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How to Save Money Shopping at Walmart

Follow these tips if you are looking for a deal in the store or online

interior aisle of a walmart store

Martin Shields / Alamy Stock Photo

En español | Drawing in customers with its rock-bottom prices, Walmart now generates 1 out of every 10 retail transactions in the U.S., according to Pymnts.com. And 90 percent of Americans shop at its website or at one of its more than 4,700 stores every year, the company says. Price comparisons with other retailers confirm that buying at Walmart and Walmart.com will save you money. But you can do even better. Following up on tricks for shopping at Amazon, here are six Walmart secrets that could save you hundreds of dollars a year.

1. Do join Walmart+ if you regularly shop online for groceries.

The store's new membership program, which costs $12.95 a month (or $98 a year), gets you unlimited free shipping on deliveries of groceries and other everyday items totaling $35 or more. Those delivery charges would otherwise be $7.95 to $9.95 a pop. So if you shop at least twice a month, Walmart+ will pay for itself. (This local delivery service isn't available everywhere, however, and tips are not included.) As a member, you also get unlimited free delivery, with no minimum order size, on thousands of “shipped by Walmart” nongrocery items. In addition, you get a 5-cent-per-gallon discount on fuel at Walmart and Murphy stations, and you can gas up at Sam's Club, too. Sign up for a free trial at Walmart.com/plus.

2. Do consider Walmart's credit card.

The Capital One Walmart Rewards Mastercard gives you 5 percent back on purchases at Walmart.com and 2 percent back at Walmart stores. (You'll get 5 percent on in-store purchases for the first 12 months if you pay via the company's smartphone app.) But skip this no-annual-fee card if you can't pay your bill in full each month, since interest charges, ranging up to 27 percent, can eat up rewards and a lot more.

3. Don't pay for shipping.

Walmart.com offers free next-day delivery on thousands of nongrocery items, with a minimum order of $35 — no Walmart+ membership required. (Again, it's not available everywhere.) Plus, Walmart.com is now offering free at-home FedEx pickups to make online returns super easy. For groceries, you can get free same-day curbside pickup at your local store. Walmart will do the shopping for you and will even load your order into your car.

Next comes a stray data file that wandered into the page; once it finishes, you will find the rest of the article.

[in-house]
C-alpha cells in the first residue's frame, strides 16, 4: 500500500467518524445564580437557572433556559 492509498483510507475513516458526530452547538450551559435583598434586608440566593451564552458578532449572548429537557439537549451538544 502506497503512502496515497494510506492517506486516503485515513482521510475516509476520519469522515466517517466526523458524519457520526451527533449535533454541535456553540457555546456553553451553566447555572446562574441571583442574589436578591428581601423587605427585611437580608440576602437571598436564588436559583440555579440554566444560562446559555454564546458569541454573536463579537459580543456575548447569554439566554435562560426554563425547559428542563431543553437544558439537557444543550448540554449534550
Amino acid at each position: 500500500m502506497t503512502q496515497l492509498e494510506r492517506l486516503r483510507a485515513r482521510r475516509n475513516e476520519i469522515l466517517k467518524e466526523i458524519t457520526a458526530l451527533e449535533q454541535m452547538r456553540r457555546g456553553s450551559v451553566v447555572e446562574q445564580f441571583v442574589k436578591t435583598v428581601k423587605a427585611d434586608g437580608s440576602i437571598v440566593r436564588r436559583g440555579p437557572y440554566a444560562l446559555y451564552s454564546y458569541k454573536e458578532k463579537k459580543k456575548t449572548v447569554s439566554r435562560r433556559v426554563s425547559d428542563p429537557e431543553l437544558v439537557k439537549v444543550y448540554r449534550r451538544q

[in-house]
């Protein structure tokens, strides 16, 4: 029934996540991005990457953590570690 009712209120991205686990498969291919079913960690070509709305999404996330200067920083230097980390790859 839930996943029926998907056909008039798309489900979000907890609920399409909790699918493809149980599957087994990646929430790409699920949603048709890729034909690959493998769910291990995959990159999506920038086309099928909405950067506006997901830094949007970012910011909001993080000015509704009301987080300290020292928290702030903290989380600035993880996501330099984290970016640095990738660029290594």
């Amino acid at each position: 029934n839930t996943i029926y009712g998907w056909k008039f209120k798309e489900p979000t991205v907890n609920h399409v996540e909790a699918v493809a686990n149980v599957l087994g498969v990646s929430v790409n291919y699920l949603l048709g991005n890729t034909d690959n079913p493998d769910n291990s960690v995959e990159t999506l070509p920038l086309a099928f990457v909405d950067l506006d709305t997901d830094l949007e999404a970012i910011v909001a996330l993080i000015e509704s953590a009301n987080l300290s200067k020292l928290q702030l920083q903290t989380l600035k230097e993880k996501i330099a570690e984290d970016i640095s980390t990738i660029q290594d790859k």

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4. Do take your prescriptions to the store.

Walmart's pharmacy offers generic drugs starting at $4 a month. The generics program, which includes commonly prescribed medications such as metformin for diabetes and lisinopril for blood pressure, requires no membership fees or insurance. Just make sure you can't get an even cheaper price by using a price-comparison site like GoodRx or by asking Walmart's pharmacist how much you'd have to pay if you used your insurance card.

5. Don't forget to check for a lower price online.

The retailer's price-match policy states that if you make a purchase on Walmart.com and then find a lower price at a competitor's website, Walmart will match it. (Fine-print alert: Among other things, the competitor must be one of the 28 listed on Walmart.com. And price matches don't apply if you buy from a third-party seller.) When shopping in a Walmart store, check prices on Walmart.com. If you see an online price that's lower than the in-store price, you can get the better deal. (Walmart no longer matches competitor prices in stores.)

6. Do install apps to boost your savings.

Checkout 51, Ibotta, Coupons.com and other cash-back apps are easy to use and can be paired with cash-back credit card programs such as Walmart's. Look for Walmart-specific offers on the apps and submit a picture of your receipt after you buy. Some apps will even link directly to your loyalty card so you don't have to submit receipts, points out Joanie Demer, co-founder of TheKrazyCouponLady.com. Each app has a different cash-out policy. Ibotta, for example, will pay you via gift cards or cash after you rack up $20 in earnings.

Lisa Lee Freeman, a consumer and shopping expert, was founder and editor in chief of ShopSmart magazine from Consumer Reports.

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